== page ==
Millions of hard-working Americans sock away a percentage of their salaries into employer-sponsored 401(k) plans each year in order to prepare for retirement. The widespread popularity of these plans has led to a substantial improvement in both the investment selection and money management features offered inside these plans over the past 20 years. However, the costs and fees of these plans have also risen commensurately during that time. But many of these expenses are coming under increased scrutiny by the SEC and other regulatory authorities such as FINRA and Congress in recent years. Some industry pundits say that these fees are too high, while others maintain that the majority of plan participants have little or no idea that many of these fees even exist, let alone what they are being charged for or how much they are really paying. (For related reading, also check out Is Your 401(k) Administrator Competent?)
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Here are some of the common fees found in many 401(k) plans:
Plan Administrative Fees
Most 401(k) plans charge some sort of annual administrative fee to their participants. This fee typically ranges from $35-50 per year and is usually assessed either quarterly or annually.
This fee is usually passed along by the providers of the mutual funds that the participants can choose from within the plan. This fee can run anywhere from 15-25 basis points up to 1% of assets in some cases. They are used to cover a variety of mutual fund administration costs, such as fund portfolio management, marketing and advertising, and other miscellaneous expenses.
Money Management Fees
Some 401(k) plans are managed directly by professional money managers or Registered Investment Advisers who actively manage the participants' money by trading securities. These managers usually charge a percentage of assets out of the plan each year, which is assessed out of each participant's account on a pro-rata basis, typically on either a quarterly or annual basis.
Mutual Fund Sales Charges
Plans that invest directly in open-end mutual funds will typically offer A, B and C shares for all fund offerings. Class A shares charge a percentage of assets invested up front (typically 3-5%), while B shares charge higher 12b-1 fees, but nothing up front. However, they have a back-end sales charge schedule that declines to zero after a several years. Class C shares are usually the most expense laden class of share offered. Annual fees are typically high, and typically if the shares are sold within a year of purchase there will be a back-end load. (To learn more, see Stop Paying High Mutual Fund Fees.)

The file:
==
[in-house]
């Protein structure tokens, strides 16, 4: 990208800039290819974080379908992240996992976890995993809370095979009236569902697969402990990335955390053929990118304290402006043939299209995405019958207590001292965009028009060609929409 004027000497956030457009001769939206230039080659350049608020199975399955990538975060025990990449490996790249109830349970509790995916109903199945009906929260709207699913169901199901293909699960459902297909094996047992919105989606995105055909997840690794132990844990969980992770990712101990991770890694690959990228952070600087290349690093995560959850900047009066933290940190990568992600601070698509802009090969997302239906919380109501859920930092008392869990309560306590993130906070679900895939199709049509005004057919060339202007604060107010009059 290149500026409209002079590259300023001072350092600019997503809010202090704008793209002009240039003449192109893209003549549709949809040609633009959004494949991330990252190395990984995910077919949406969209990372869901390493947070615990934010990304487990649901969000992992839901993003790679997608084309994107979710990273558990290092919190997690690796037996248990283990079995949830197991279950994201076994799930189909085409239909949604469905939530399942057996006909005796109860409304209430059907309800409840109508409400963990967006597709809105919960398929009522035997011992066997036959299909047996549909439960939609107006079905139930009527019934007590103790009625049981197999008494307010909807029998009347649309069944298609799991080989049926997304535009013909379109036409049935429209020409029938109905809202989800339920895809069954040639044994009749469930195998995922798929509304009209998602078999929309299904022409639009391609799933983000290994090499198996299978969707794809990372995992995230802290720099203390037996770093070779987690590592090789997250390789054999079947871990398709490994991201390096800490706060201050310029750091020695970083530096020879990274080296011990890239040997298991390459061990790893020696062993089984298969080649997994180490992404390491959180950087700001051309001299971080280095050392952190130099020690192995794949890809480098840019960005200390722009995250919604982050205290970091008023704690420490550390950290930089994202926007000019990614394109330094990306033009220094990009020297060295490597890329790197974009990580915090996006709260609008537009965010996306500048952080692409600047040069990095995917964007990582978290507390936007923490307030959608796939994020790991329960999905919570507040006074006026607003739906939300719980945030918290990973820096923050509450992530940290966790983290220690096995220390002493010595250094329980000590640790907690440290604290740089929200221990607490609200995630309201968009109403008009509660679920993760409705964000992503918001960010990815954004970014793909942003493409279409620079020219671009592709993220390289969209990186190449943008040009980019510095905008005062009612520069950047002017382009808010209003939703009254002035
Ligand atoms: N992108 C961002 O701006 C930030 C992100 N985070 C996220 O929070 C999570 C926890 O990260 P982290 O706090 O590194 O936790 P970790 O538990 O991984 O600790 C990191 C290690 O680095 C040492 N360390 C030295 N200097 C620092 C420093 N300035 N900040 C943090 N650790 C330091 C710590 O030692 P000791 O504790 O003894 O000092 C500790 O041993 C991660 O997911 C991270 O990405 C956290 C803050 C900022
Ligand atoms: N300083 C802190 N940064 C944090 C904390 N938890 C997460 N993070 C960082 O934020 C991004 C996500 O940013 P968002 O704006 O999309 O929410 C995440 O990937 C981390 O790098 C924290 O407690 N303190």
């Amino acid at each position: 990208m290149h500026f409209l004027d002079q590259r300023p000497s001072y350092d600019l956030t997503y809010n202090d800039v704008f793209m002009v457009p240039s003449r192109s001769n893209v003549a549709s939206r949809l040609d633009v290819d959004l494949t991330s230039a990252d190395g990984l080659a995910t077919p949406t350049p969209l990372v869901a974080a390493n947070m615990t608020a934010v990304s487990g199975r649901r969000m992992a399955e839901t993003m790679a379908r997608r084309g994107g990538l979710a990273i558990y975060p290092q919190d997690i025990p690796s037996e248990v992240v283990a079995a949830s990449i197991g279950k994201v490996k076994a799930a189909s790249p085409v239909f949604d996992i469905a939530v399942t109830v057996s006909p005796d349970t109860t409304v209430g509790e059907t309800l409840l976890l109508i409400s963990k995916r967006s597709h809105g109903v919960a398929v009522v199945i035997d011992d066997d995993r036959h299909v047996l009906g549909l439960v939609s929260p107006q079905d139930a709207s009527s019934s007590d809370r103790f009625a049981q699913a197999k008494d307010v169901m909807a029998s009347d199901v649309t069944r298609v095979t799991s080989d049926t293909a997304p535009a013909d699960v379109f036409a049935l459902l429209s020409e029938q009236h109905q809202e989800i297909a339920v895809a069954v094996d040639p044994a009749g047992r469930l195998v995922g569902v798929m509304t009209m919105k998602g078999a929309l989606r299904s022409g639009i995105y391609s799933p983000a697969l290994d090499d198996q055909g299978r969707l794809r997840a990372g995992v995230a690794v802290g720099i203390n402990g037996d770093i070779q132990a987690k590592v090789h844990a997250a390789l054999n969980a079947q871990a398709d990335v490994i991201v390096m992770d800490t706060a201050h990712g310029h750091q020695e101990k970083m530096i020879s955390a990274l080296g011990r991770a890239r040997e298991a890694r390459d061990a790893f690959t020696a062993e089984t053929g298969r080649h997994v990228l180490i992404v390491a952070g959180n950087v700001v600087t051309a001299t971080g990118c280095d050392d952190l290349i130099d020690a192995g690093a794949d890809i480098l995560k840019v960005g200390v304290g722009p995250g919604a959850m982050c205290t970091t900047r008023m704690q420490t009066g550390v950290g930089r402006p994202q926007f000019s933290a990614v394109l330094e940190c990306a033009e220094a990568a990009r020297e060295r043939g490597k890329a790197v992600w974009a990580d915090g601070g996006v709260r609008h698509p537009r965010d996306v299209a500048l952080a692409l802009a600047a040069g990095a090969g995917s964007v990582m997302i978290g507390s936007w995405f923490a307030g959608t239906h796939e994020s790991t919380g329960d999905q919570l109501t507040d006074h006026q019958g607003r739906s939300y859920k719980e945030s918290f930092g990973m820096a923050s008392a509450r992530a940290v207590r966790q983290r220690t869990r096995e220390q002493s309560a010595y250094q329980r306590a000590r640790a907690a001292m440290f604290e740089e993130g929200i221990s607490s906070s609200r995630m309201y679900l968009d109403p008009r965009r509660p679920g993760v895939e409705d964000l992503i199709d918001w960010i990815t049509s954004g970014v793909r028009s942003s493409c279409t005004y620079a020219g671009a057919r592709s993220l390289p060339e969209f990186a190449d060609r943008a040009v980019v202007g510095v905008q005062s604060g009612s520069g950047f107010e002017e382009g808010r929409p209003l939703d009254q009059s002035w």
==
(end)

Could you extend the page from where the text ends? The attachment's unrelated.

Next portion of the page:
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Variable Annuity Contract Expenses
Many 401(k) plans are funded entirely with variable annuity contracts that offer a range of mutual fund subaccounts within the contract. These contracts have their own set of fees that closely match those found in other types of 401(k) plans, including:
- Annual Contract Maintenance fees - These may be charged on top of the fee charged by the 401(k) plan administrator, and are usually between $40 - $100 per year.
- 12b-1 fees - Similar to those charged in plans that do not offer variable annuity contracts, usually about 0.25-1% per year.
- Mortality and Expense fees – To cover the costs of some of the insurance benefits within the plan, these can be as high as 1.5% per year.
- Cost of Riders – Many contracts offer special riders that provide specific living or death benefits that may be purchased on top of the standard benefits of the contract, and can range from 0.5% to 1.5% per year.
When these fees are totaled, they can easily equal 2-3% of a given participant's plan balance each year. Furthermore, these fees are usually assessed regardless of whether the account value rises or falls, and either reduce the returns posted by the vehicles the plan is invested in or else reduce the absolute value of the account. Therefore a worker who has $10,000 invested in a typical growth stock mutual fund inside his or her 401(k) plan could pay an administrative fee of $50 each year, plus 12b-1 fees of perhaps 0.75% per year, plus a 4.75% sales charge assessed by the fund within the plan.
The Bottom Line
Many workers are largely unaware of the various fees that their plans charge them or what the fees are for. For more information on the fees that your plan is charging you, contact your financial advisor, plan custodian or administrator, or your HR department. (For more information, see Bear Spray For Your 401(k).)
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